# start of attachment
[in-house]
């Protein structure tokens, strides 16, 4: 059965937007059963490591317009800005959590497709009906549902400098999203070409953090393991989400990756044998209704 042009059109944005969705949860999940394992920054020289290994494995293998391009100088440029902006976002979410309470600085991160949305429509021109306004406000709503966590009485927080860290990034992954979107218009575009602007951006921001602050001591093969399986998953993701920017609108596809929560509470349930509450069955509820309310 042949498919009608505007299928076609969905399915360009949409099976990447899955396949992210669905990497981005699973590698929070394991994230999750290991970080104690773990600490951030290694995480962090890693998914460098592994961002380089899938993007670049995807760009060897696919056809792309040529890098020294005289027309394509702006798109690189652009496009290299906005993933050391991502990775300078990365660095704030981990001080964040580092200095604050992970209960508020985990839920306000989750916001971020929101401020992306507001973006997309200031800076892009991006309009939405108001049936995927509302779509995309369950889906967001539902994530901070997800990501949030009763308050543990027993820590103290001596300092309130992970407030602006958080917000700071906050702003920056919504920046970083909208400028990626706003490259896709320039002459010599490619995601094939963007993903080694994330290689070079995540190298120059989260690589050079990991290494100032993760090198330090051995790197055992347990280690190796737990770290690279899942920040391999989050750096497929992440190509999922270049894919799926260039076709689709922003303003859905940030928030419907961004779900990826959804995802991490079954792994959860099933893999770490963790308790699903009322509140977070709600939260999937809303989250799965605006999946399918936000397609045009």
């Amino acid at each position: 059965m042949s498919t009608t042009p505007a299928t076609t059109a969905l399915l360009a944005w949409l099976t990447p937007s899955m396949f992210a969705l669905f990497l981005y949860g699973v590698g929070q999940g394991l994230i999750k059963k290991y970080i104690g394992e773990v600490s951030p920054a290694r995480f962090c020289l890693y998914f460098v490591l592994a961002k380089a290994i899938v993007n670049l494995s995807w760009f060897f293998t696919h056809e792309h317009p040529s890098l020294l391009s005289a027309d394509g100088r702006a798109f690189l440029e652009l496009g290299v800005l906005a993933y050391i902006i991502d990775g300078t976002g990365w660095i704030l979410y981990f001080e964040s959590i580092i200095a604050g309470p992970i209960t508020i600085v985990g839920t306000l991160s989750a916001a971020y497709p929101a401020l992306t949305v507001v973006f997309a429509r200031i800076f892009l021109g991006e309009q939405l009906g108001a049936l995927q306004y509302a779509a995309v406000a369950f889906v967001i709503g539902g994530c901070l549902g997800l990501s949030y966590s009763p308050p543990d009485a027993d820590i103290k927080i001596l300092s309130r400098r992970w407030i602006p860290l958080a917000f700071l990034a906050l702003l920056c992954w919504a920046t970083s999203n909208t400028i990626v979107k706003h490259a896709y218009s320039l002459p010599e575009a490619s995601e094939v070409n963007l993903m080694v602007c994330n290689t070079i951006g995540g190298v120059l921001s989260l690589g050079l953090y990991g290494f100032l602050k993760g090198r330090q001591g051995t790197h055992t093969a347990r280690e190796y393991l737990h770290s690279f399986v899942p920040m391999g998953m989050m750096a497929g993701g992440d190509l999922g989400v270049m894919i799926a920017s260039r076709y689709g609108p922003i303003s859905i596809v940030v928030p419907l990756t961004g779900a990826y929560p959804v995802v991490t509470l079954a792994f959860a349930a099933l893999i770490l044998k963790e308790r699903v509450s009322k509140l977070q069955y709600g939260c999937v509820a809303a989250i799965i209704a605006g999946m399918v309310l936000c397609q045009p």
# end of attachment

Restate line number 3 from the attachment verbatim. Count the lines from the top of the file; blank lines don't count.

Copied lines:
């Amino acid at each position: 059965m042949s498919t009608t042009p505007a299928t076609t059109a969905l399915l360009a944005w949409l099976t990447p937007s899955m396949f992210a969705l669905f990497l981005y949860g699973v590698g929070q999940g394991l994230i999750k059963k290991y970080i104690g394992e773990v600490s951030p920054a290694r995480f962090c020289l890693y998914f460098v490591l592994a961002k380089a290994i899938v993007n670049l494995s995807w760009f060897f293998t696919h056809e792309h317009p040529s890098l020294l391009s005289a027309d394509g100088r702006a798109f690189l440029e652009l496009g290299v800005l906005a993933y050391i902006i991502d990775g300078t976002g990365w660095i704030l979410y981990f001080e964040s959590i580092i200095a604050g309470p992970i209960t508020i600085v985990g839920t306000l991160s989750a916001a971020y497709p929101a401020l992306t949305v507001v973006f997309a429509r200031i800076f892009l021109g991006e309009q939405l009906g108001a049936l995927q306004y509302a779509a995309v406000a369950f889906v967001i709503g539902g994530c901070l549902g997800l990501s949030y966590s009763p308050p543990d009485a027993d820590i103290k927080i001596l300092s309130r400098r992970w407030i602006p860290l958080a917000f700071l990034a906050l702003l920056c992954w919504a920046t970083s999203n909208t400028i990626v979107k706003h490259a896709y218009s320039l002459p010599e575009a490619s995601e094939v070409n963007l993903m080694v602007c994330n290689t070079i951006g995540g190298v120059l921001s989260l690589g050079l953090y990991g290494f100032l602050k993760g090198r330090q001591g051995t790197h055992t093969a347990r280690e190796y393991l737990h770290s690279f399986v899942p920040m391999g998953m989050m750096a497929g993701g992440d190509l999922g989400v270049m894919i799926a920017s260039r076709y689709g609108p922003i303003s859905i596809v940030v928030p419907l990756t961004g779900a990826y929560p959804v995802v991490t509470l079954a792994f959860a349930a099933l893999i770490l044998k963790e308790r699903v509450s009322k509140l977070q069955y709600g939260c999937v509820a809303a989250i799965i209704a605006g999946m399918v309310l936000c397609q045009p």